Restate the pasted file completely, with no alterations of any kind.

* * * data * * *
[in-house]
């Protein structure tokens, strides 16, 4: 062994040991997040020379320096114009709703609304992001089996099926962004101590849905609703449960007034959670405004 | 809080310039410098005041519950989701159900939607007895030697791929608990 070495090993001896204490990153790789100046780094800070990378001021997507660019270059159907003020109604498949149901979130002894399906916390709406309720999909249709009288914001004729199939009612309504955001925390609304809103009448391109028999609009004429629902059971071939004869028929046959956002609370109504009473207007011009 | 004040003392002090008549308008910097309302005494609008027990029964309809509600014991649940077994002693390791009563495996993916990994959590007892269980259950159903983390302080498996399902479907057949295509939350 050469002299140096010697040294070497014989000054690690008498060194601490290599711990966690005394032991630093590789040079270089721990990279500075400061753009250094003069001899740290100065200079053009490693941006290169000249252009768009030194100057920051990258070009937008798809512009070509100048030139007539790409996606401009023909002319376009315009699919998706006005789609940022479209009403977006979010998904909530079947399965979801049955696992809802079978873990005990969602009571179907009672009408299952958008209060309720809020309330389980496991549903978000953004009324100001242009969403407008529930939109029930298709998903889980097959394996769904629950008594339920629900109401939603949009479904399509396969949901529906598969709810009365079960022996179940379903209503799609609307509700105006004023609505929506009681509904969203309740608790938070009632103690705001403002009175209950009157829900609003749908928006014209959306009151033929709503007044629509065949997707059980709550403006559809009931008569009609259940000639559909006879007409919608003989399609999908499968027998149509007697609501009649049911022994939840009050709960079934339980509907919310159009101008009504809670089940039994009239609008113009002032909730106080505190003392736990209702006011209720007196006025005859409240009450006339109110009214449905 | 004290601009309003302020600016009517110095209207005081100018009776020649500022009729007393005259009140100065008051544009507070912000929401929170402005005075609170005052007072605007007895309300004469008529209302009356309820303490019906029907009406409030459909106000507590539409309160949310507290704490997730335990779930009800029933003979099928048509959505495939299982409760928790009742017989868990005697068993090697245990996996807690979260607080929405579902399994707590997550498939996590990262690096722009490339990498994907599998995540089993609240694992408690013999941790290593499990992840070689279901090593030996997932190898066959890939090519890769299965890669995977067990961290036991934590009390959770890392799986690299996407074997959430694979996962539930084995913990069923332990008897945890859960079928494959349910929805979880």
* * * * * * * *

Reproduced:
[in-house]
């Protein structure tokens, strides 16, 4: 062994040991997040020379320096114009709703609304992001089996099926962004101590849905609703449960007034959670405004 | 809080310039410098005041519950989701159900939607007895030697791929608990 070495090993001896204490990153790789100046780094800070990378001021997507660019270059159907003020109604498949149901979130002894399906916390709406309720999909249709009288914001004729199939009612309504955001925390609304809103009448391109028999609009004429629902059971071939004869028929046959956002609370109504009473207007011009 | 004040003392002090008549308008910097309302005494609008027990029964309809509600014991649940077994002693390791009563495996993916990994959590007892269980259950159903983390302080498996399902479907057949295509939350 050469002299140096010697040294070497014989000054690690008498060194601490290599711990966690005394032991630093590789040079270089721990990279500075400061753009250094003069001899740290100065200079053009490693941006290169000249252009768009030194100057920051990258070009937008798809512009070509100048030139007539790409996606401009023909002319376009315009699919998706006005789609940022479209009403977006979010998904909530079947399965979801049955696992809802079978873990005990969602009571179907009672009408299952958008209060309720809020309330389980496991549903978000953004009324100001242009969403407008529930939109029930298709998903889980097959394996769904629950008594339920629900109401939603949009479904399509396969949901529906598969709810009365079960022996179940379903209503799609609307509700105006004023609505929506009681509904969203309740608790938070009632103690705001403002009175209950009157829900609003749908928006014209959306009151033929709503007044629509065949997707059980709550403006559809009931008569009609259940000639559909006879007409919608003989399609999908499968027998149509007697609501009649049911022994939840009050709960079934339980509907919310159009101008009504809670089940039994009239609008113009002032909730106080505190003392736990209702006011209720007196006025005859409240009450006339109110009214449905 | 004290601009309003302020600016009517110095209207005081100018009776020649500022009729007393005259009140100065008051544009507070912000929401929170402005005075609170005052007072605007007895309300004469008529209302009356309820303490019906029907009406409030459909106000507590539409309160949310507290704490997730335990779930009800029933003979099928048509959505495939299982409760928790009742017989868990005697068993090697245990996996807690979260607080929405579902399994707590997550498939996590990262690096722009490339990498994907599998995540089993609240694992408690013999941790290593499990992840070689279901090593030996997932190898066959890939090519890769299965890669995977067990961290036991934590009390959770890392799986690299996407074997959430694979996962539930084995913990069923332990008897945890859960079928494959349910929805979880």